Technology in Education: Not as Simple as “AUP”

When educational institutions first embraced technology, a boilerplate Acceptable Use Policy (“AUP”) was generally sufficient to address many concerns about inappropriate behaviors, user expectations, system ownership, and electronic communications. In order to secure funding and grants, most institutions timely implemented an AUP and moved onto other more pressing issues. As technology became imbedded in educational institutions and within education itself, however, most AUPs should have evolved to reference or include a number of other issues, such as email or document retention, personal technology use, copyright, social media, and cyberbullying.

As educational institutions consider new ways to implement technology such as through e-books and distance learning, it is crucial that they have written policies and training which adequately address current legal and practical concerns. As each educational institution modifies its current AUP and/or considers whether separate technology policies are warranted, three principles should be taken into account.

First, each technology policy should establish clear expectations and consequences associated with violations. This means that the policy language really matters. For example, a word like “should” must be used sparingly or not at all because it may be interpreted as a mere guideline and could undermine enforcement efforts. Additionally, institutions must avoid creating rights where none exist. For instance, language providing for “reasonable” amounts of personal technology use opens the door to multiple interpretations and abuse.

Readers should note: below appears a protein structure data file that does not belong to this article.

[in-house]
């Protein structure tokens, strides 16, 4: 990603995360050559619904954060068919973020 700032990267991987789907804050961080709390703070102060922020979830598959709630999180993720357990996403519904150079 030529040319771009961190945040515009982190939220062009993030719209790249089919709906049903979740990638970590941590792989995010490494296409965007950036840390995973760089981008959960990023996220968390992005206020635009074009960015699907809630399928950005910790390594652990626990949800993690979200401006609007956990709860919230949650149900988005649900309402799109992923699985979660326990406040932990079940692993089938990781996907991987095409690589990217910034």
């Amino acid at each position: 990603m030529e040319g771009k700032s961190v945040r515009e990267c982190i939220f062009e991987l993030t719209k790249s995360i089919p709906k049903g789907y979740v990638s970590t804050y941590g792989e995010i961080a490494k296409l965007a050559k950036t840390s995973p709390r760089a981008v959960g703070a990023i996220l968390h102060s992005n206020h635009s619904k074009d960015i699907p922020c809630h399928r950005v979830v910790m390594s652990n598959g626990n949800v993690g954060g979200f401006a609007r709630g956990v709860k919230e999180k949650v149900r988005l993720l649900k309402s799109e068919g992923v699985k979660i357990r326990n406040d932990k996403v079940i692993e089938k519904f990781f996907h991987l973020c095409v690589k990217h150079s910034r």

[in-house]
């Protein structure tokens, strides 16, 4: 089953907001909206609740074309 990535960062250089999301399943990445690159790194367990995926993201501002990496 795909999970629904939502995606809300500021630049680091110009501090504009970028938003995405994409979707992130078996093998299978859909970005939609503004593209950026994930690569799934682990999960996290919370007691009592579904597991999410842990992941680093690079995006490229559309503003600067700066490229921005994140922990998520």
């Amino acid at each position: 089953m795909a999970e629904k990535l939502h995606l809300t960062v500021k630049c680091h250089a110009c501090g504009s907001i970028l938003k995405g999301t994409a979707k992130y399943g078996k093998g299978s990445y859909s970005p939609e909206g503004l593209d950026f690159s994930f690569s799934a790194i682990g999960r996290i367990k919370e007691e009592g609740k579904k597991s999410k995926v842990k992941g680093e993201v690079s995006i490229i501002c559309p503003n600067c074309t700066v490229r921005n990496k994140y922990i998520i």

Second, technology policies should be developed with input from various stakeholders. Although it may seem more efficient to develop policies without collaboration, this method of policy development overlooks the opportunities to seek valuable input, promote user buy-in, and to train users during discussions. As the policies are developed, each stakeholder should offer unique insight and information. For example, administrators may provide crucial information about searches and investigations, IT staff may hold the key to bandwidth and filtering discussions, and educators may offer insight about copyright, educational use, and training. These are just a few of the valuable resources educational institutions have at their disposal, and does not even address the insights which students or legal counsel may offer.

Third, today’s technology policies must be both practical and customized in that that take into account each educational institution’s technology limitations, procedures, and philosophy. With input from the various stakeholders, the educational institution should explore, among other things, issues such as Wi-Fi usage, bandwidth availability, external software and hardware, cloud use, and personal technology devices.

Whereas an educational institution may be tempted to simply adopt the latest boilerplate AUP, in order to truly address its technology challenges, educational institutions must devote more thought and attention to today’s and tomorrow’s technology use. Is your educational institution considering new ways to use technology? If so, consider rolling out new or revised policies before you implement the technology.

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